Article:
In this study, we generated a fusion protein in which the IBV S1 protein was fused to the cytoplasmic tail (CT) and the transmembrane (TM) domain of avian influenza H5N1 virus NA protein. The results showed that the fusion protein and avian influenza virus M1 protein were efficiently assembled to form chimeric VLPs. These chimeric VLPs were then prepared quantitatively and used as immunogens in BALB/c mice and SPF chickens. When compared with the IBV inactivated vaccine, the chimeric VLPs induced higher immune responses. Taken together, the chimeric VLPs showed the potential for use as a candidate vaccine against IBV.
Cell line and virus
Spodoptera frugiperda Sf-9 cells were maintained in Grace's insect cell culture medium (Gibco, USA) supplemented with 10% heated-inactivated fetal bovine serum (FBS), 100 µg/mL streptomycin and 100 IU/mL penicillin in a 27℃ humidified incubator. IBV strain H120 (accession number M21970) was propagated in 9-day-old specific pathogen free (SPF) embryonated chicken eggs.
Construction of recombinant baculoviruses
Briefly, the genes encoding NA and M1 proteins of influenza virus A/GOOSE/GD/96 (H5N1; Access No. NC_007363) and S1 protein of IBV H120 were first obtained by RT-PCR (PrimeScripTM 1st Strand cDNA Synthesis Kit, Takara Bio, China) and then cloned into pMD-18T vector to obtain recombinant plasmids pMD-18T-NA, pMD-18T-M1 and pMD-18T-S1. NA/S1 fusion gene was then generated by overlap PCR. The full-length of the fusion gene was 1674 bp, and it contained the CT and TM domains of NA (1~120 bp) and the S1 sequence (121~1,674 bp). The specific primers used to amplify the CT and TM domain were CCGGAATTCATGAATCCAAATCAGAA (forward primer 1) and GACCCATATTGAGATTAGTTTTGTATG (reverse primer 1). The primers used to generate S1 were CAATATGGGTCATGTCGTACTACCATC (forward primer 2) and ACGCGTCGACACGTCTAAAACGACGTGTT (reverse primer 2).
The above two PCR products were mixed equally to generate the fusion gene NA/S1 by PCR using forward primer 1 and reverse primer 2. The nucleotide sequences of the NA/S1 fusion and M1 genes were confirmed by DNA sequencing and then cloned into pFast-Bac-Dual vector (Invitrogen, USA). Recombinant bacmids r-Bacmid-NA/S1 and r-Bacmid-M1 were generated by transforming the recombinant pFast-Bac-Dual vector into Escherichia coli DH10-Bac competent cells. The purified recombinant bacmid DNA was then transfected into sf9 cells with cellfectin reagent (Invitrogen). After 3 days, the recombinant baculoviruses (rBV-NA/S1 and rBV-M1) were obtained from the supernatant and subjected to three rounds of plaque purification.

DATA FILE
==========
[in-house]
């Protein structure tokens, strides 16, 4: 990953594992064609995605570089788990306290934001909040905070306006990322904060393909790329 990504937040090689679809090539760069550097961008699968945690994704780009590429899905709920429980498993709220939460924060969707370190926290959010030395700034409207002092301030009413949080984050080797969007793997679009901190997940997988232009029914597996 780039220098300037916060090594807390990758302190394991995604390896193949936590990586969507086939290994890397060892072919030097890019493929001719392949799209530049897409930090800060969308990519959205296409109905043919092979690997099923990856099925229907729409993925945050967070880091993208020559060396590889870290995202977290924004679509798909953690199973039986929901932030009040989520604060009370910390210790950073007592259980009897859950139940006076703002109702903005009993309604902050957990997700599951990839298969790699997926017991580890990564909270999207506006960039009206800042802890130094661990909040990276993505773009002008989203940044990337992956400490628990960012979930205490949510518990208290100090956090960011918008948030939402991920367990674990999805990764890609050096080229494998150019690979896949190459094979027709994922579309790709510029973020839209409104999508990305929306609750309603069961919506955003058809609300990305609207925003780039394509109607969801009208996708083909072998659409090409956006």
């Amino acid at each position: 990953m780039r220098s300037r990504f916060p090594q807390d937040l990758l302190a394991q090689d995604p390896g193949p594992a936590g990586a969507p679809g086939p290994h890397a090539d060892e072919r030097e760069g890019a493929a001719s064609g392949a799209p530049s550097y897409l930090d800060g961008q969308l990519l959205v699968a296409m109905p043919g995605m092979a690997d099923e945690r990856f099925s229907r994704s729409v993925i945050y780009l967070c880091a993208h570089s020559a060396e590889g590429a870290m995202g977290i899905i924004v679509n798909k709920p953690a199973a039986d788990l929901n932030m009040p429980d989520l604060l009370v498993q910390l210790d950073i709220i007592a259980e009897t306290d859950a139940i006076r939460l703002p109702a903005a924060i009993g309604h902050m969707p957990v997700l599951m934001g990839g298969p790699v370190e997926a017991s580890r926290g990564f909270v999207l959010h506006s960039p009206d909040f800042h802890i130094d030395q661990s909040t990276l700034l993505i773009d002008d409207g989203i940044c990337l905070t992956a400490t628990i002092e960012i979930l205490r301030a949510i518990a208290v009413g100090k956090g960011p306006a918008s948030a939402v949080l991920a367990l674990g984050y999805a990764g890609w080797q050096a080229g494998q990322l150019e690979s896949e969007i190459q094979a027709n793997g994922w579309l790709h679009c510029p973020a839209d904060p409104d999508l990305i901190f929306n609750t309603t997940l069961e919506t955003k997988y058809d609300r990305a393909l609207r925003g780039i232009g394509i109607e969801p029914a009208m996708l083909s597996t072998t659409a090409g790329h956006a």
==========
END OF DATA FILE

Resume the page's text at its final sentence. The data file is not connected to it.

Sf9 cells at a density of 1 × 106 per flask were infected with rBV-NA/S1 and rBV-M1 at a multiplicity of infection (MOI) of 5. After 72 h, a marked cytopathic effect was observed in the infected cells. These infected cells were harvested and then analyzed by western blot. Briefly, samples were resolved on 8% gradient polyacrylamide gels, after which fusion protein was detected with chicken polyclonal sera against IBV H120 virus and the M1 protein was detected with chicken polyclonal sera against influenza virus H5N1. Horseradish peroxidase (HRP)-conjugated donkey anti-chicken secondary antibody (Proteintech Group, USA) was used at a dilution of 1 : 5,000. Sf9 cells were infected with the same amount of wild-type baculovirus and treated in parallel with the recombinant baculovirus infected cells to be used as a negative control.